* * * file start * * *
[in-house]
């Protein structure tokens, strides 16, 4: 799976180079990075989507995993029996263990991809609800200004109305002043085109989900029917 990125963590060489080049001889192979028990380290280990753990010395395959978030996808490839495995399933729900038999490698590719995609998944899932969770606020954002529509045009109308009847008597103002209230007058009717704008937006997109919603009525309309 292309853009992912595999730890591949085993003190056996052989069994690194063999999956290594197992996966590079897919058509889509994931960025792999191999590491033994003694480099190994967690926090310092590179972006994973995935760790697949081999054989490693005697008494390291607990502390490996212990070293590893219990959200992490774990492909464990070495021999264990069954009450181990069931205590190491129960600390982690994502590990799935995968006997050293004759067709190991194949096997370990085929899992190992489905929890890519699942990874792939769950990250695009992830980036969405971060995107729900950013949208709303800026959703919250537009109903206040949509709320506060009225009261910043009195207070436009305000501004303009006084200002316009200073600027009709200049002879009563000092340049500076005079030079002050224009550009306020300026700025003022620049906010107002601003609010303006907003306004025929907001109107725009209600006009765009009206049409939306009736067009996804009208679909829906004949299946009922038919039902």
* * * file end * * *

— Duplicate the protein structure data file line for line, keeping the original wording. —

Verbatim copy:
[in-house]
């Protein structure tokens, strides 16, 4: 799976180079990075989507995993029996263990991809609800200004109305002043085109989900029917 990125963590060489080049001889192979028990380290280990753990010395395959978030996808490839495995399933729900038999490698590719995609998944899932969770606020954002529509045009109308009847008597103002209230007058009717704008937006997109919603009525309309 292309853009992912595999730890591949085993003190056996052989069994690194063999999956290594197992996966590079897919058509889509994931960025792999191999590491033994003694480099190994967690926090310092590179972006994973995935760790697949081999054989490693005697008494390291607990502390490996212990070293590893219990959200992490774990492909464990070495021999264990069954009450181990069931205590190491129960600390982690994502590990799935995968006997050293004759067709190991194949096997370990085929899992190992489905929890890519699942990874792939769950990250695009992830980036969405971060995107729900950013949208709303800026959703919250537009109903206040949509709320506060009225009261910043009195207070436009305000501004303009006084200002316009200073600027009709200049002879009563000092340049500076005079030079002050224009550009306020300026700025003022620049906010107002601003609010303006907003306004025929907001109107725009209600006009765009009206049409939306009736067009996804009208679909829906004949299946009922038919039902």